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Green v. Broker Solutions, Inc.

United States District Court, E.D. Missouri, Eastern Division

June 16, 2017

JULIE GREEN, Plaintiff,
v.
BROKER SOLUTIONS, INC., d/b/a NEW AMERICAN FUNDING,, Defendants.

          MEMORANDUM AND ORDER

          RONNIE L. WHITE UNITED STATES DISTRICT JUDGE.

         This matter is before the Court on Defendants' Motion to Compel Arbitration and Stay Proceedings (ECF No. 9). The motion is fully briefed and ready for disposition.

         Background

         Plaintiff filed a lawsuit in the Circuit Court of St. Louis Count, alleging that during her employment, Defendants subjected her to unlawful acts of retaliation and discrimination based on her gender, age, and disability in violation of the Missouri Human Rights Act, Mo. Rev. Stat. §§ 213.010, e/ seq. Defendants removed the case to federal court based on diversity of citizenship. According to the Petition, Plaintiff was employed by Defendant New American Funding ("NAF") first as a branch manager and then as an area manager. (Pet. ¶ 10, ECF No. 5) Plaintiff alleges that she was diagnosed with colon cancer and had to take leave for treatment and surgery. (Pet. ¶ 12) Upon returning to work, Plaintiff contends that she began to suffer harassment, humiliation, and bullying by her supervisor, Defendant John Reed ("Reed"), a Vice President at NAF, including demands for her private medical records to confirm her cancer. (Pet. ¶¶ 13-15) Plaintiff further asserts that Reed and other NAF representatives threatened to terminate her employment if Plaintiff did not accept lower compensation and higher performance goals. Plaintiff claims that, as a result of the alleged discrimination, harassment, and retaliation on the basis of gender, age, and disability, she felt forced to resign from her position at NAF, resulting in a constructive discharge. (Pet. ¶ 19)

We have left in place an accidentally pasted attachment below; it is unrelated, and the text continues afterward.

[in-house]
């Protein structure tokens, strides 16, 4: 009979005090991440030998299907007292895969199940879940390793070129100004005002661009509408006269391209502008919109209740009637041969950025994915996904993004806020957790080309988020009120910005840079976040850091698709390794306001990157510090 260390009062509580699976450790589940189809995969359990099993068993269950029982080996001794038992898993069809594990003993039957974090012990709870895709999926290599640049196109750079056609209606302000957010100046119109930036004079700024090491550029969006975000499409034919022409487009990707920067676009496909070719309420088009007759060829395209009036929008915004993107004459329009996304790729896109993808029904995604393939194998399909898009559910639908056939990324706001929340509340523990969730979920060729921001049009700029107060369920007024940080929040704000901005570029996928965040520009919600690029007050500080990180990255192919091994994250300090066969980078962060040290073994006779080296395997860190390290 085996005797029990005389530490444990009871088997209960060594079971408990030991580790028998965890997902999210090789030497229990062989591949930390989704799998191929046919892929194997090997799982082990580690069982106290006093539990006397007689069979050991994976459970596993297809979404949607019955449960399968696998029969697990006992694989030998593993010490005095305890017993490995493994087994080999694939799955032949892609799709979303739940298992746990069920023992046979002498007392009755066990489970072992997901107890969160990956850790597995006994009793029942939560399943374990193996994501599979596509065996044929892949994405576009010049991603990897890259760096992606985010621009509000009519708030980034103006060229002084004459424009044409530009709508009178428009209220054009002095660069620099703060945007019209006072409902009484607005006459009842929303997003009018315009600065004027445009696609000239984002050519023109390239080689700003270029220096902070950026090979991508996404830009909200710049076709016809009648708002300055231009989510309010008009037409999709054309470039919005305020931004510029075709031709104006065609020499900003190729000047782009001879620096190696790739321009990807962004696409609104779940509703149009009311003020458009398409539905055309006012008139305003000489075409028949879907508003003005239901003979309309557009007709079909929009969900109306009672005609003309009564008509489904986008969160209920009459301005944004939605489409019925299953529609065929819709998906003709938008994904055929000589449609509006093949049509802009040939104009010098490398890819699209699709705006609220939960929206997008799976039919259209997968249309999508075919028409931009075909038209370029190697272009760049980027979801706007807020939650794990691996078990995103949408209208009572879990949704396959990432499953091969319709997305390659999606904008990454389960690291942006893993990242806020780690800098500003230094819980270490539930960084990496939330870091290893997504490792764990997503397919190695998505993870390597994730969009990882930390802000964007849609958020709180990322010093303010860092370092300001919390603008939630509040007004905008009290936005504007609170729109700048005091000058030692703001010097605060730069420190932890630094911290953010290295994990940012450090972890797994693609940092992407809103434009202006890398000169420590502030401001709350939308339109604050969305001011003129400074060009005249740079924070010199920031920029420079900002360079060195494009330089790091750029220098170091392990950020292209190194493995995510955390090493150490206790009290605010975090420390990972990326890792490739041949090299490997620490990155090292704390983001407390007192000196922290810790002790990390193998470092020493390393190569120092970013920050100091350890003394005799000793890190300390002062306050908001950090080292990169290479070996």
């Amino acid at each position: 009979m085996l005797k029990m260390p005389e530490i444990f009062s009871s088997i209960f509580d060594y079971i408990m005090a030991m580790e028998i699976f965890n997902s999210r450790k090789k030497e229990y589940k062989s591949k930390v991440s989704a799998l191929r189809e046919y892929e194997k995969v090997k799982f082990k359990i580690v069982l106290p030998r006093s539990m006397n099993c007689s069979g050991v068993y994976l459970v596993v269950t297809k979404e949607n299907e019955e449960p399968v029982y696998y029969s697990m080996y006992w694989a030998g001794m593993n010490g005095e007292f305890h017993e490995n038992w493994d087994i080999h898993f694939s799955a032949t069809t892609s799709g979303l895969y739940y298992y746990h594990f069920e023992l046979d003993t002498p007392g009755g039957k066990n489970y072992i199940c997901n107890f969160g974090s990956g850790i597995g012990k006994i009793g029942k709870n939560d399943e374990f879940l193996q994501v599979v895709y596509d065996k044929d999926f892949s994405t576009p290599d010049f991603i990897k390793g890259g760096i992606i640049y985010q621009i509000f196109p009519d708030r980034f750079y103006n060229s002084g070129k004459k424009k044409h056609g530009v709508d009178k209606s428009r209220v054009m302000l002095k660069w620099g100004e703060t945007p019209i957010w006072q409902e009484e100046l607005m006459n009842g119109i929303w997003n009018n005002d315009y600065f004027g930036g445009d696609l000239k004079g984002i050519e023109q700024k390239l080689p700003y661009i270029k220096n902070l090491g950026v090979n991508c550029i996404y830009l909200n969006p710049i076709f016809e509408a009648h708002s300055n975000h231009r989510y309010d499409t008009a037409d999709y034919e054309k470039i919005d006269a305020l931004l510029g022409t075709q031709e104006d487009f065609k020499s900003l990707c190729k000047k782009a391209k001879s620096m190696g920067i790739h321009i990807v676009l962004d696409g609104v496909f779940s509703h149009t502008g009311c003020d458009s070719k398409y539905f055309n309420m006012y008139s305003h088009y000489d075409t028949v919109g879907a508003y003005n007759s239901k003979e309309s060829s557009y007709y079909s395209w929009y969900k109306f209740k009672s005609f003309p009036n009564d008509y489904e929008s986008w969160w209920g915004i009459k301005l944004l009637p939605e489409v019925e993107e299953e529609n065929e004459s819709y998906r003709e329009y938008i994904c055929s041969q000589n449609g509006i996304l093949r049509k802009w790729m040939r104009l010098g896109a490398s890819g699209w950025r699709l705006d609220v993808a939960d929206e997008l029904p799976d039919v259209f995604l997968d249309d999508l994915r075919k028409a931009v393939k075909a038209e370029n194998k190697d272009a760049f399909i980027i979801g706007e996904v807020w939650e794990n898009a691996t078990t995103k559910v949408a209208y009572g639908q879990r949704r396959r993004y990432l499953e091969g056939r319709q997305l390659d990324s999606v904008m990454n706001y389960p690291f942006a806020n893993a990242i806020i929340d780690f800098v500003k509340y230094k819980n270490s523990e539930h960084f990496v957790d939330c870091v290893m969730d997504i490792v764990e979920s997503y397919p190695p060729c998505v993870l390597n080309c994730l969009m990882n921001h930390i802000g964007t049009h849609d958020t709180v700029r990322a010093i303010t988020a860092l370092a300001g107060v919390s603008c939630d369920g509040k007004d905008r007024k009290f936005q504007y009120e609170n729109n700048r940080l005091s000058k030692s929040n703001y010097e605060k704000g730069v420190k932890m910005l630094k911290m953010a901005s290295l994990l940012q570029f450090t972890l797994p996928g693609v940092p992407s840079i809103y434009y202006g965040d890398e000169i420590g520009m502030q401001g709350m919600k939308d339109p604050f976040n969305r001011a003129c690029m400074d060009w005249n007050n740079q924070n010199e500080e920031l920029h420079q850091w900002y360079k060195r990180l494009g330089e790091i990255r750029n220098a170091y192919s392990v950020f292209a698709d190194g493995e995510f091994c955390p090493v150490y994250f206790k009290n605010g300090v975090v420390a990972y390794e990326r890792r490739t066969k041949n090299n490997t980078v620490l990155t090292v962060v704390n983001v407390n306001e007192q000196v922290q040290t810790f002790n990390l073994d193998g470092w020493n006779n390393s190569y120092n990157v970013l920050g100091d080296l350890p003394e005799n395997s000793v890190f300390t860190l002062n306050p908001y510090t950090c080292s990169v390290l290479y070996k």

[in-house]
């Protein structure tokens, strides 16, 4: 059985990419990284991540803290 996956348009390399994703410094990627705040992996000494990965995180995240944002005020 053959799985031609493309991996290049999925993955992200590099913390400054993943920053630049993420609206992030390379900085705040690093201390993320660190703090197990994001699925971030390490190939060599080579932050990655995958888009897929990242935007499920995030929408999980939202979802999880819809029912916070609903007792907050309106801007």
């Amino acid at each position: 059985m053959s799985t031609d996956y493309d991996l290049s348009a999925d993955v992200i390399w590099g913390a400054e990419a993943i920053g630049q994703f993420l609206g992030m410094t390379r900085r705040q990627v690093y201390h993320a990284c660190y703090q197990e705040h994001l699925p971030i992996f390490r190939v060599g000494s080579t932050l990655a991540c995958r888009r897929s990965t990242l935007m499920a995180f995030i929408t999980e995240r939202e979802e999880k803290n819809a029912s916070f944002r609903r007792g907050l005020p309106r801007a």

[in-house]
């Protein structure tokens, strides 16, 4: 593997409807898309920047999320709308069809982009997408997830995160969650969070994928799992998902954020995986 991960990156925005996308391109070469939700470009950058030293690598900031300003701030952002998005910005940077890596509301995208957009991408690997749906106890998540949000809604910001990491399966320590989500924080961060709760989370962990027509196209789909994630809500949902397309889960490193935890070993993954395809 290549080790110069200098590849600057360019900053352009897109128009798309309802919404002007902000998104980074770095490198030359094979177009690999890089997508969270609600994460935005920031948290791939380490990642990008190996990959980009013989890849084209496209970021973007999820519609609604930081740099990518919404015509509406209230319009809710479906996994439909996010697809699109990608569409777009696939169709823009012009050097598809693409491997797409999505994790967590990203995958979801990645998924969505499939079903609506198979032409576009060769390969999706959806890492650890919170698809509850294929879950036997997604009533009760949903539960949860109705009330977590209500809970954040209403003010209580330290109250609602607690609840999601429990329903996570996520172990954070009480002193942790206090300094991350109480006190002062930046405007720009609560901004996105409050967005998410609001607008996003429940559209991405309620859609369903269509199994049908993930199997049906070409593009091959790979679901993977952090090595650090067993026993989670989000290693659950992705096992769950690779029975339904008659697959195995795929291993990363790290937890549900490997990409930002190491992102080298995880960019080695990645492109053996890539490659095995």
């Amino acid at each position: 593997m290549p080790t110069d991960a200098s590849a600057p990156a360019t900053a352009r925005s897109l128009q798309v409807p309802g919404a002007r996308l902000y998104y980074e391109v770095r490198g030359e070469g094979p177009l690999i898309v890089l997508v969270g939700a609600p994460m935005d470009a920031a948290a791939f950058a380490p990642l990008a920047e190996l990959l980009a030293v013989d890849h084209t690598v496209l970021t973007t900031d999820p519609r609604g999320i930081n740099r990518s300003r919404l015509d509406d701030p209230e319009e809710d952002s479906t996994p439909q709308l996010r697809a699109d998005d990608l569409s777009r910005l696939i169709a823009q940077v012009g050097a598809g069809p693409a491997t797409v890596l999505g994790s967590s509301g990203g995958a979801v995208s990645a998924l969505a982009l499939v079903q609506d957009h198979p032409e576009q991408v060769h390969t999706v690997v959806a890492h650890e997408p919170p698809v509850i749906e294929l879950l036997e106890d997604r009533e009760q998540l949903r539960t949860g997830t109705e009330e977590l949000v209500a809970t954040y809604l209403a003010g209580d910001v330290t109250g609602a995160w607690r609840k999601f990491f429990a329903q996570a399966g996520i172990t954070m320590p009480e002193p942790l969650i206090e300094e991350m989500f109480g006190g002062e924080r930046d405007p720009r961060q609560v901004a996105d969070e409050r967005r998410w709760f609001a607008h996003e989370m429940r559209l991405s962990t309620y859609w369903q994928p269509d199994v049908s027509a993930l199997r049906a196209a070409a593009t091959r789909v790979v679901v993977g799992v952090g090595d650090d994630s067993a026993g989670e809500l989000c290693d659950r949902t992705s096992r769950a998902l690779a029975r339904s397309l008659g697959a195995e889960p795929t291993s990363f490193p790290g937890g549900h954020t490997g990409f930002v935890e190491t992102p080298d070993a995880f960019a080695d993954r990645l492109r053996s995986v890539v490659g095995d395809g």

Defendants have moved to stay the case and send the dispute to arbitration based on a Loan Originator Employment Agreement ("Agreement") executed by Plaintiff as the Loan Originator ("LO") and NAF as the Company. (Defs.' Ex. A, ECF No. 9-1) The Agreement provides, "[i]t is the intent of Company and LO that every dispute, claim or controversy arising out of or relating to LO's employment with Company . . . including, without limitation, disputes regarding the termination of that employment, be resolved by binding arbitration." (Defs.' Ex. A p. 8) The Agreement further provides that the arbitration shall be arbitrated before the American Arbitration Association ("AAA"). (Id.) Additionally, the Agreement states, "[i]n consideration of the benefits provided to LO under this agreement, LO further agrees to the terms of the Mutual Arbitrtion Agreement attached as Exhibit C to this Agreement." (Id.) (emphasis in original).